Biomin rounds out portfolio, launches remedy for mycotoxin control for later life stages in broiler and pig rearing

By Jane Byrne

- Last updated on GMT

© GettyImages/dusanpetkovic
© GettyImages/dusanpetkovic

Related tags Mycotoxins fattening pigs Broiler

Biomin has launched a new mycotoxin and endotoxin deactivation product designed specifically for the fattening period in poultry and swine.

“With this latest addition to the Mycofix range, we now have a full toolbox of advanced solutions for broiler and finishing pig producers,”​ said Ursula Hofstetter, head of global product management, mycotoxins, Biomin. 

“Although fattening animals have shorter lifespans than breeding animals, mycotoxins can still have devastating effects on animals and, consequently, on producers’ profits,” ​she said.

A variety of mycotoxins are found in broiler and finishing pig feedstuffs at levels below regulatory limits and guidance levels. Even below these limits, mycotoxins can have damaging effect on animal health, welfare and performance, noted the mycotoxin expert.

Mycotoxins target gut integrity and allow the entrance of pathogens in the intestinal track, resulting in decreased nutrient uptake and less weight gain, she continued.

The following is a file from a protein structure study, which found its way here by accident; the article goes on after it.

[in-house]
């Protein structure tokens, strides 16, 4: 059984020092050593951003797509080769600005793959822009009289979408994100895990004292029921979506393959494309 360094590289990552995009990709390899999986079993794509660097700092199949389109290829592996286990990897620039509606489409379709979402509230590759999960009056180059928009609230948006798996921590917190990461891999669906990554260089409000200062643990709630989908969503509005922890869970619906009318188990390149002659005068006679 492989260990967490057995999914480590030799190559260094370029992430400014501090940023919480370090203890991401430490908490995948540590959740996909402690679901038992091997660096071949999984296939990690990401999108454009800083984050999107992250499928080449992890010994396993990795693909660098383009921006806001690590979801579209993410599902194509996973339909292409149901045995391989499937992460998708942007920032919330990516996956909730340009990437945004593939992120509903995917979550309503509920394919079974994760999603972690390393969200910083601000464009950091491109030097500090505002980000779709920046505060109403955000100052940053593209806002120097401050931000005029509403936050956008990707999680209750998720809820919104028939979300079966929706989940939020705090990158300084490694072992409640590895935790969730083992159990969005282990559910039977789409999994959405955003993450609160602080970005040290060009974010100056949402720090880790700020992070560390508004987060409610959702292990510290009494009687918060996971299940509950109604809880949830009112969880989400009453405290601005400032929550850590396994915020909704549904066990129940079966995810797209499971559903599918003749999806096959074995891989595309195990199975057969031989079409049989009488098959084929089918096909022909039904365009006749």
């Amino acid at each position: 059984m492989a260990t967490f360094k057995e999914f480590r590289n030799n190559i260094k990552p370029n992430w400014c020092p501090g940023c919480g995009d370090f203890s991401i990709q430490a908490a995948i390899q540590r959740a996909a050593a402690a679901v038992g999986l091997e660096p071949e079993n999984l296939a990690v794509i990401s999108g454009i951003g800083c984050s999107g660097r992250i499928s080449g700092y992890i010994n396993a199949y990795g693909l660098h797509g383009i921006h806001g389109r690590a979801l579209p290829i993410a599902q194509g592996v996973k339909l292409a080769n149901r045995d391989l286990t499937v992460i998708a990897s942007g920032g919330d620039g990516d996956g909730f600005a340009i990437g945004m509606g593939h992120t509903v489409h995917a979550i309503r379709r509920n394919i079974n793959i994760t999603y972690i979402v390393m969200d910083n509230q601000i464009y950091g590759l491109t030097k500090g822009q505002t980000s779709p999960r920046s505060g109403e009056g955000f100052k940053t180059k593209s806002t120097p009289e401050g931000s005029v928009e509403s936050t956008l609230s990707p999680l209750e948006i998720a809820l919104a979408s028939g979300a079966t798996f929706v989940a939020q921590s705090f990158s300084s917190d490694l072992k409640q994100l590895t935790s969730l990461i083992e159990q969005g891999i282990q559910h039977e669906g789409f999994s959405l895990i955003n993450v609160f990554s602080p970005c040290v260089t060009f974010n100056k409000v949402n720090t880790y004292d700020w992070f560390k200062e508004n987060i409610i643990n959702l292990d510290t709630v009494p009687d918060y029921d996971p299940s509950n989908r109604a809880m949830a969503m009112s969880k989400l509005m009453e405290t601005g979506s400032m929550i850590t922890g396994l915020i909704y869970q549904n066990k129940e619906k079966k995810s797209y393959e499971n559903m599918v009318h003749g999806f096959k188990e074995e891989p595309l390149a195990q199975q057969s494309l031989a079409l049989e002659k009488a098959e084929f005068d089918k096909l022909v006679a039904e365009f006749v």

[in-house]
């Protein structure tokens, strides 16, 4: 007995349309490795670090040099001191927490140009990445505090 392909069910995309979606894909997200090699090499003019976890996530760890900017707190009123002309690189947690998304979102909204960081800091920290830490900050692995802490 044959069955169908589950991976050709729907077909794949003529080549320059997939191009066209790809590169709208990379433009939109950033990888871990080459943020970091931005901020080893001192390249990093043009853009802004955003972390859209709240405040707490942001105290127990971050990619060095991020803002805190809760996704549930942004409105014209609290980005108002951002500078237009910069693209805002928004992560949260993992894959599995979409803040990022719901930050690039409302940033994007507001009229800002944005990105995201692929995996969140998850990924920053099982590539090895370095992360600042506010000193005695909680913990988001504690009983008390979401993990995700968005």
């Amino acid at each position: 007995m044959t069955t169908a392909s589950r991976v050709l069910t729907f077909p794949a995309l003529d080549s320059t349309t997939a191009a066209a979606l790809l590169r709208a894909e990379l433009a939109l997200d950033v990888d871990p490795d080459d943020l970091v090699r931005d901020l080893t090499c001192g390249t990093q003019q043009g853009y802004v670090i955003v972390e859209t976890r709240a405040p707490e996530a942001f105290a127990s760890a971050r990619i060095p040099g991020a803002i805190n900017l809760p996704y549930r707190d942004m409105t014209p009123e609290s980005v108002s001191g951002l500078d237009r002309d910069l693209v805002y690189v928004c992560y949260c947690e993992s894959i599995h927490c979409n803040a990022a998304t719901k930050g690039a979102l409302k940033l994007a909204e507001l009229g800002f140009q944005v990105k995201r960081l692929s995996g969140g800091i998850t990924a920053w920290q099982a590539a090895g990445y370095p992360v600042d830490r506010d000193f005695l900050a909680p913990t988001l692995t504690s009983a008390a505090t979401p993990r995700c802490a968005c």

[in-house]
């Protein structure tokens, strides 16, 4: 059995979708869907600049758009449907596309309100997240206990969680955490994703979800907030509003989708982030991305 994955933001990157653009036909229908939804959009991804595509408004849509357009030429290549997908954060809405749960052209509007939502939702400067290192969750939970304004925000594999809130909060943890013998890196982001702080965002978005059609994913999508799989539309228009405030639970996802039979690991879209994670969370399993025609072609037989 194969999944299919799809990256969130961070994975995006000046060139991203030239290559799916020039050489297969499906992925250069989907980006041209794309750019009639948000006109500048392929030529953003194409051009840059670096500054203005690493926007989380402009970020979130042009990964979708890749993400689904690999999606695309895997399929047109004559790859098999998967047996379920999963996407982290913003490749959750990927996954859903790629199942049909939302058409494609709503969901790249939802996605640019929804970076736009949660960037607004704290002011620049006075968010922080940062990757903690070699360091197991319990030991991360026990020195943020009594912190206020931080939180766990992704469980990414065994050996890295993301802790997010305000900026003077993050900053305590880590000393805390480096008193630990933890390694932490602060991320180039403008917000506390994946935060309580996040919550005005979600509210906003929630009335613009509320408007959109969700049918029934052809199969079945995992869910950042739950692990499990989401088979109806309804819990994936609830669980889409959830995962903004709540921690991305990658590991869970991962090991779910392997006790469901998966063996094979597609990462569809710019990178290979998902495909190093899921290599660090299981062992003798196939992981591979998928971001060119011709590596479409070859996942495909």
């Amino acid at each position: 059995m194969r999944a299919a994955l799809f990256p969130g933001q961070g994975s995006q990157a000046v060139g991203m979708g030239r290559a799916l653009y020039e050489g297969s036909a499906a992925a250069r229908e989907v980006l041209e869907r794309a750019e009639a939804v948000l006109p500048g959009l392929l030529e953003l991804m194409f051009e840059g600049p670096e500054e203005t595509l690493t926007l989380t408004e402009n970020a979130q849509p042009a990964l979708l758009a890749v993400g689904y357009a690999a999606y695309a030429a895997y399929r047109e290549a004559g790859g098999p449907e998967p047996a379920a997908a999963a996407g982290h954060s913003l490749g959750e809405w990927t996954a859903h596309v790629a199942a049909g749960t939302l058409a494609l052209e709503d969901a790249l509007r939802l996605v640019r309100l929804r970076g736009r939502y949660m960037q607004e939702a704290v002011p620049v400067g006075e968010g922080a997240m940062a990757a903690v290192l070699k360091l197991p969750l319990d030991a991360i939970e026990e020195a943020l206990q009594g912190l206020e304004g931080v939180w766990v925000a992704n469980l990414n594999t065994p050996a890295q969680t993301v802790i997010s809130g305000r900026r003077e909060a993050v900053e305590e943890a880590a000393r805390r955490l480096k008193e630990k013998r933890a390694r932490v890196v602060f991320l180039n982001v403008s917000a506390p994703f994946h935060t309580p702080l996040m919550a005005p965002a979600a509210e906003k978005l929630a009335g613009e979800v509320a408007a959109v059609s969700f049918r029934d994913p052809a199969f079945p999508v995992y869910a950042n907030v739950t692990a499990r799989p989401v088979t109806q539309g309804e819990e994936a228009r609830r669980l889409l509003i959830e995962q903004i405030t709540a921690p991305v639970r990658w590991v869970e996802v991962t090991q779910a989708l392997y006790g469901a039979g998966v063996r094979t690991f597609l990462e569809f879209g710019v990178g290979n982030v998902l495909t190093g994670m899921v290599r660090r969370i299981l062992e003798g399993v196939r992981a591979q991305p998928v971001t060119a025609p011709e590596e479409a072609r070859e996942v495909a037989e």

“In addition to damaging gut integrity, mycotoxins can disrupt herd and flock uniformity, damage the immune system and contribute to vaccine failure and increase bacterial contamination of carcasses,”​ said Hofstetter.

High endotoxin (lipopolysaccharide, or LPS) loads in an animal’s gastrointestinal tract contribute to inflammation, effectively wasting energy that would otherwise go towards growth, she added

Verena Starkl, senior product manager, Biomin, speaking to this publication in September, said mycotoxins are also linked to the onset of respiratory diseases in finishing pig production. “In Latin America, there is a growing awareness among producers that mycotoxins, especially fumonisins (FUM), act as a co-factor in the development of respiratory diseases.”

A study carried out by the University of Veterinary Medicine in Vienna with the Biomin Research Center found that deoxynivalenol (DON) can alter the intestinal paracellular permeability in broiler chickens and facilitates the translocation of enteric microorganisms such as E. coli​ to extra-intestinal organs. The consumption of DON-contaminated feed can induce an intestinal breakdown with negative consequences on broiler health, found those researchers.

An INRA study from 2018 confirmed the negative impact of DON on feed intake, feeding behavior, and the growth performance of finishing pigs, and the severity of DON toxicity on pig performance is related to the duration, the age of exposure and the number of toxin challenges. 

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